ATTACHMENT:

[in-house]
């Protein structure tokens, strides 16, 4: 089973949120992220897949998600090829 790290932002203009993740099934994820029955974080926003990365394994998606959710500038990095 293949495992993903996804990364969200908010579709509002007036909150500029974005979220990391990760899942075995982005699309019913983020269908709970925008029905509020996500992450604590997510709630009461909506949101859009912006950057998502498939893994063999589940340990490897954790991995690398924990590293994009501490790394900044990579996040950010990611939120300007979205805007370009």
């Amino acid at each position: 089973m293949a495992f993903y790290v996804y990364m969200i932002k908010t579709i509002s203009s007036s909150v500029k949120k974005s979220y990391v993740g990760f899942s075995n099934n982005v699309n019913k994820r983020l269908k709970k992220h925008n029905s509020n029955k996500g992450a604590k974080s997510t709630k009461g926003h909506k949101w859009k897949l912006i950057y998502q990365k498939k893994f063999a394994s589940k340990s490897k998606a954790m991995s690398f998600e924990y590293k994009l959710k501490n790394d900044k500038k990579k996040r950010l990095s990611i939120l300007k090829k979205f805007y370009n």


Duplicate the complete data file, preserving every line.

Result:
[in-house]
């Protein structure tokens, strides 16, 4: 089973949120992220897949998600090829 790290932002203009993740099934994820029955974080926003990365394994998606959710500038990095 293949495992993903996804990364969200908010579709509002007036909150500029974005979220990391990760899942075995982005699309019913983020269908709970925008029905509020996500992450604590997510709630009461909506949101859009912006950057998502498939893994063999589940340990490897954790991995690398924990590293994009501490790394900044990579996040950010990611939120300007979205805007370009």
């Amino acid at each position: 089973m293949a495992f993903y790290v996804y990364m969200i932002k908010t579709i509002s203009s007036s909150v500029k949120k974005s979220y990391v993740g990760f899942s075995n099934n982005v699309n019913k994820r983020l269908k709970k992220h925008n029905s509020n029955k996500g992450a604590k974080s997510t709630k009461g926003h909506k949101w859009k897949l912006i950057y998502q990365k498939k893994f063999a394994s589940k340990s490897k998606a954790m991995s690398f998600e924990y590293k994009l959710k501490n790394d900044k500038k990579k996040r950010l990095s990611i939120l300007k090829k979205f805007y370009n």